In the 1940s a lumberyard employee suggested making door frames and barn sashes and Marvin was soon in the window business.
Still a private company and now in its fourth generation of family ownership, Marvin is one of the largest players in the industry.
History of Milgard Windows
Gary Milgard started a glass company with his father in Tacoma, Washington in 1958. The business soon expanded to include aluminum windows.
Gary left in 1962 to build a business focusing on aluminum frame windows that performed in cold weather areas where once only wood frames were suitable.
As aluminum lost its mojo towards the end of the century Milgard introduced vinyl frames in 1989 and fiberglass windows the following year.
The company has been tempering its own glass since 1980. Milgard, which was acquired by the consumer product conglomerate Masco Corporation in 2001, backs its products with a Full Lifetime warranty for the homeowner.
Reputation and Warranty:
For more than 50 years Milgard has been building its name in the window market on modern looking aluminum windows with thin frames and minimalist styling.
Milgard standard series is available in white, clear anodized, and bronze anodized colors in eight styles of window. A thermally improved aluminum window is also available.
The Milgard name is often tapped for vinyl windows; the company offers four lines of replacement vinyl windows and four lines of vinyl windows designed for new construction.
In addition to the standard white, tan, and clay colors Milgard has a premium palette upgrade that features eight colors.
Milgard has demonstrated its connection to the mid-range window marketplace by developing its Quiet Line Series of vinyl windows for homes near airports, highways, and busy downtowns. The windows are triple glazed to provide 50% more sound reduction than the average double glazed window.
Milgard has spent much less time competing in the high-end slice of the window market. The company currently offers two high-end lines, the fiberglass Ultra Series and the wood-clad fiberglass Essence Series.
To back its workmanship Milgard covers its windows with a Full Lifetime Warranty for original owners that promises to repair or replace any defect in materials or workmanship, including parts and labor.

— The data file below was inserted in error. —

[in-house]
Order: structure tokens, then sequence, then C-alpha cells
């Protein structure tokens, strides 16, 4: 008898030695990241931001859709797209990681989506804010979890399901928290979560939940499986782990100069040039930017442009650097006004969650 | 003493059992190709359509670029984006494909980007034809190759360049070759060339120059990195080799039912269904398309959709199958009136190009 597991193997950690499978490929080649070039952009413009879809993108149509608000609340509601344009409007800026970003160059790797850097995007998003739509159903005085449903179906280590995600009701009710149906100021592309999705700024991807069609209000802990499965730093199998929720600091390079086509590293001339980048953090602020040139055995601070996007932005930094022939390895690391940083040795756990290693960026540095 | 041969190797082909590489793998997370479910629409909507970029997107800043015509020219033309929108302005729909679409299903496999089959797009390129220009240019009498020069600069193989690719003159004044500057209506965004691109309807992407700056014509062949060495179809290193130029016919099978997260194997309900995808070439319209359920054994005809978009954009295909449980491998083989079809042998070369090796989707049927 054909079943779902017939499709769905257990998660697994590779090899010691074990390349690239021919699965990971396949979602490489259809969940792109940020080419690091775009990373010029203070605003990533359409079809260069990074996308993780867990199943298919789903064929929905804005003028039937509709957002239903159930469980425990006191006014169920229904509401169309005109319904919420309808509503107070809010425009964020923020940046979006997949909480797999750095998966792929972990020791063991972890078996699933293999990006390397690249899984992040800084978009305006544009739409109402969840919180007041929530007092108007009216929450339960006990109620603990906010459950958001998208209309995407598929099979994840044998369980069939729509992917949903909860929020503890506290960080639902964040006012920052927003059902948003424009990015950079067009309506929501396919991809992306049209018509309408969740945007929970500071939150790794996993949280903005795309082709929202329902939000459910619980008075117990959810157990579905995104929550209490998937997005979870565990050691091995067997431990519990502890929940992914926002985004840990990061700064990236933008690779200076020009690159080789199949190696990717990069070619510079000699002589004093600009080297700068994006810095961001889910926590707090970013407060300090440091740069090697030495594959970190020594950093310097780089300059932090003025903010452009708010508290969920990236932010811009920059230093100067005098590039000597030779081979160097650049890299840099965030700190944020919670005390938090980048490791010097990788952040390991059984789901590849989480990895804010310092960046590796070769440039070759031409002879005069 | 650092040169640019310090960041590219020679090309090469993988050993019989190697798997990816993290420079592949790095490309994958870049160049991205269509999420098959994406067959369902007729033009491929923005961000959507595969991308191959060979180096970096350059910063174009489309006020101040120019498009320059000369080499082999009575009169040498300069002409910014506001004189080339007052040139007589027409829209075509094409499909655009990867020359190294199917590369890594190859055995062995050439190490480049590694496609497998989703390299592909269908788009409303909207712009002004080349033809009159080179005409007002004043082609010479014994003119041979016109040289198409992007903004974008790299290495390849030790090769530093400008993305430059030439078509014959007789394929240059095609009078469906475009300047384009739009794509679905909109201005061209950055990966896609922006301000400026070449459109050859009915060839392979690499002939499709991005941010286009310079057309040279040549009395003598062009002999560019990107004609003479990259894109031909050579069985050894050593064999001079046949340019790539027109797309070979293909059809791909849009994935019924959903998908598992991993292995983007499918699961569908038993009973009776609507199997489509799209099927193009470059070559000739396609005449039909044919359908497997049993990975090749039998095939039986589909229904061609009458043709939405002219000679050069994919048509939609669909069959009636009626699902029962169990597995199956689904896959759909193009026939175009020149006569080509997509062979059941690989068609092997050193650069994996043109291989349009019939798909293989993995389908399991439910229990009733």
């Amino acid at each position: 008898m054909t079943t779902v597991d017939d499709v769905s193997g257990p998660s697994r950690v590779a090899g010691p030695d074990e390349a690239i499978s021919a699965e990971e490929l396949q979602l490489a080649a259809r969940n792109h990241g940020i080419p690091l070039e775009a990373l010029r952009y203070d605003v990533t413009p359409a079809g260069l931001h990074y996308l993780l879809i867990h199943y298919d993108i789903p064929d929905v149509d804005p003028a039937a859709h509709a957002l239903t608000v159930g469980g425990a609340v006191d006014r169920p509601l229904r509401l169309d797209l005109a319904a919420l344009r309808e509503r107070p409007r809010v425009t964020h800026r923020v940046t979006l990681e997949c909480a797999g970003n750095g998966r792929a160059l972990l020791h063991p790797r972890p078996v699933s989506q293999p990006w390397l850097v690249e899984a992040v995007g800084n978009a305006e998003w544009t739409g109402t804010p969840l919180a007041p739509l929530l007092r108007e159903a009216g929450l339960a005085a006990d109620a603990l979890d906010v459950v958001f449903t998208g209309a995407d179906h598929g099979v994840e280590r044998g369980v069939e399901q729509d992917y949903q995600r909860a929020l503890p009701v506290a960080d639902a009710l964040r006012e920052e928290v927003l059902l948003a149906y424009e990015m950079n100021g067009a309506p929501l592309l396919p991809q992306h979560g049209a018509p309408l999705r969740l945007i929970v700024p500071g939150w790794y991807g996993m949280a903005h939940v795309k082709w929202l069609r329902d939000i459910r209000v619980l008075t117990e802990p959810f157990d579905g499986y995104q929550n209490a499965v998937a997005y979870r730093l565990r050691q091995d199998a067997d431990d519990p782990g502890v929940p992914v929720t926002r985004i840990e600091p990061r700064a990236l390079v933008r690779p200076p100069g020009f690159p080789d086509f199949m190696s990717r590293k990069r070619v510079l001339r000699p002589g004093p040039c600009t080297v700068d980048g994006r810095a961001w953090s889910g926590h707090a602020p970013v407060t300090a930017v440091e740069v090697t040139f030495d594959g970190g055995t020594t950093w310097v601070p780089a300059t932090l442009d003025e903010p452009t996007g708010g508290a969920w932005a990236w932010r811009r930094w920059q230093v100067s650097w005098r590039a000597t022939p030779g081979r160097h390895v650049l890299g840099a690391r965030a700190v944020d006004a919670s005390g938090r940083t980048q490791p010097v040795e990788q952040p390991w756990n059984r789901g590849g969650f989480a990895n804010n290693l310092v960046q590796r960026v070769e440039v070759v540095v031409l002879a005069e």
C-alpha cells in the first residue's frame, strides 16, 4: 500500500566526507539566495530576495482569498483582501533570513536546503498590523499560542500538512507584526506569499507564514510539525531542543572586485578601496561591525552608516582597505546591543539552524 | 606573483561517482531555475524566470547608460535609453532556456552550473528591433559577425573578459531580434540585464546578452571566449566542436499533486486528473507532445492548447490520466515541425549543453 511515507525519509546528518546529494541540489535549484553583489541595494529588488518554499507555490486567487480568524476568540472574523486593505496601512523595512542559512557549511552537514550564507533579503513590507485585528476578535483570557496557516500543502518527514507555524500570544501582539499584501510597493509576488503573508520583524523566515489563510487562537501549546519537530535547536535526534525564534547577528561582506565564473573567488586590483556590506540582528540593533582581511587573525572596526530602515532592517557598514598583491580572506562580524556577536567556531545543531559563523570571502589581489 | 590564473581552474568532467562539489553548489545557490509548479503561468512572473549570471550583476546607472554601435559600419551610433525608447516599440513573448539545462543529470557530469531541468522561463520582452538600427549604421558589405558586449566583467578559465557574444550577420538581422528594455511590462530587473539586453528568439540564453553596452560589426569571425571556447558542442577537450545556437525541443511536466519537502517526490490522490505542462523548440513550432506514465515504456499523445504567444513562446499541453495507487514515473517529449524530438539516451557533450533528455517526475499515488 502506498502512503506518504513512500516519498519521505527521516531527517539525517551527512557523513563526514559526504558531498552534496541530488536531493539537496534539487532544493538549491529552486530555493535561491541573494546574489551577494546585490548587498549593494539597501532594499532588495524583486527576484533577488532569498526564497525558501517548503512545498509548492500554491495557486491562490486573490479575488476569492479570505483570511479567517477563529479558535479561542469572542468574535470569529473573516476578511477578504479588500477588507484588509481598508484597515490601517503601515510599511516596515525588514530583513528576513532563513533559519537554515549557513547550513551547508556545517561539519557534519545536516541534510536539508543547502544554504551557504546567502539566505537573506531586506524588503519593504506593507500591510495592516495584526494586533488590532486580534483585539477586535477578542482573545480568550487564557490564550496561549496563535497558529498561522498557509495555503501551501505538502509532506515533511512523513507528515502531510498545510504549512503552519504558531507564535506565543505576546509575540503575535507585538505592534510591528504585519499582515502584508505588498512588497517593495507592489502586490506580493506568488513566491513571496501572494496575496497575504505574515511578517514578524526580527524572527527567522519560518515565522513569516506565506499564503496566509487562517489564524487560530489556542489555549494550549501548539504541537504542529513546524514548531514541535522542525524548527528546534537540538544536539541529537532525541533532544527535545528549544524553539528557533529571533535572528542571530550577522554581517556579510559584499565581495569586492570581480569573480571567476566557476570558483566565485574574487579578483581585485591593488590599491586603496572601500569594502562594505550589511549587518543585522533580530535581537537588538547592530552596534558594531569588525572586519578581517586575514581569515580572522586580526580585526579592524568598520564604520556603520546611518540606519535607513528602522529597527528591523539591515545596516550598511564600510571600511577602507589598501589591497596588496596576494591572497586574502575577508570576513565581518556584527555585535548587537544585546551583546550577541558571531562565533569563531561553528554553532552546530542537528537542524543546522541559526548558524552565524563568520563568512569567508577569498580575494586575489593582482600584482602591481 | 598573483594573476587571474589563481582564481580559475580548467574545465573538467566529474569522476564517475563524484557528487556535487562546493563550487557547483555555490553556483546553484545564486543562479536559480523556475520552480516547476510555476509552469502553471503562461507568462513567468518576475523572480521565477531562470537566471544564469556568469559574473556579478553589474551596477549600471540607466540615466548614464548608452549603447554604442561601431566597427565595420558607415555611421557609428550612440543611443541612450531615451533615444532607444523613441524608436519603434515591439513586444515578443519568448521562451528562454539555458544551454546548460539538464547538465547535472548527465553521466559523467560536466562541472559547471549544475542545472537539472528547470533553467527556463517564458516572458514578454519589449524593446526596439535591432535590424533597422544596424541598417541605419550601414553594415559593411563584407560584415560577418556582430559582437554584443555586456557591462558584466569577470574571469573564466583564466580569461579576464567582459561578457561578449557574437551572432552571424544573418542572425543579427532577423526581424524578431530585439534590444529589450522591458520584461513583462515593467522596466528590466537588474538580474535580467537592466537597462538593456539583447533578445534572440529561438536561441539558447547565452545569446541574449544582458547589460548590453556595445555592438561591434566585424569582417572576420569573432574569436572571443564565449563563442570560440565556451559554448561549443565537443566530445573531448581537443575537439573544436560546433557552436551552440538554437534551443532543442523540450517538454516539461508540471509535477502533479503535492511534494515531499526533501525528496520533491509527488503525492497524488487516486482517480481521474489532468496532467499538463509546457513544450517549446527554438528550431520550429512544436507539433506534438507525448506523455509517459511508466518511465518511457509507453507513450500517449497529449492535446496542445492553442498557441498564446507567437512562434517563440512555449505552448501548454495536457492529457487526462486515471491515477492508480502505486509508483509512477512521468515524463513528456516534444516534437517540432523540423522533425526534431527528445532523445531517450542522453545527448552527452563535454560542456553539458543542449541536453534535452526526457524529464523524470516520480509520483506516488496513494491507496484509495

Note that the Quiet Line Series carries only a 10-year warranty. Milgard will also extend coverage to successive owners, free of charge, for ten years after the original purchase.
Marvin has been building windows for almost 80 years and has become one of America’s leading national brands, along with Andersen and Pella.
Marvin is a company that still hands out two nickels to children at the Fourth of July parade in Warroad because that is what the founder used to do during the Great Depression.
When price shopping for windows Marvin’s premium-priced products will rarely be the low-cost option, regardless of brand.
Marvin is an industry innovator with over 40 United States patents, including several this decade, in its company toolbox. As such, some Marvin lines are sold only through authorized dealers who have undergone factory training at its plant in Warroad.
Did you know? Marvin Signature Services provide customers the opportunity to create windows for any need.
Wood remains the backbone of the Marvin window line with choices of white oak, pine, mahogany, cherry, and fir standard. Western red cedar, maple, and black walnut are also offered as premium options.
Marvin has been a pioneer in pultruded fiberglass windows that provide eight times the strength of vinyl, are maintenance free, and provide protection from wind speeds in excess of 140 miles per hour.
The Marvin Limited Warranty has many moving parts but essentially the standard exterior cladding is guaranteed for 20 years and the interior finish for five years.
As with all window-buying decisions do not expect to recover your investment with the energy savings new windows may provide.
However, if windows are rotted or broken or just plain unappealing it is time to research replacements.
Wood frames are often the most attractive and almost always the most expensive. They will also require painting and maintenance.
Wood frames sheathed in vinyl or aluminum are less expensive but often without aesthetic appeal as the range of colors is limited and can not be changed. The upside is that these windows will be maintenance-free, save for cleaning.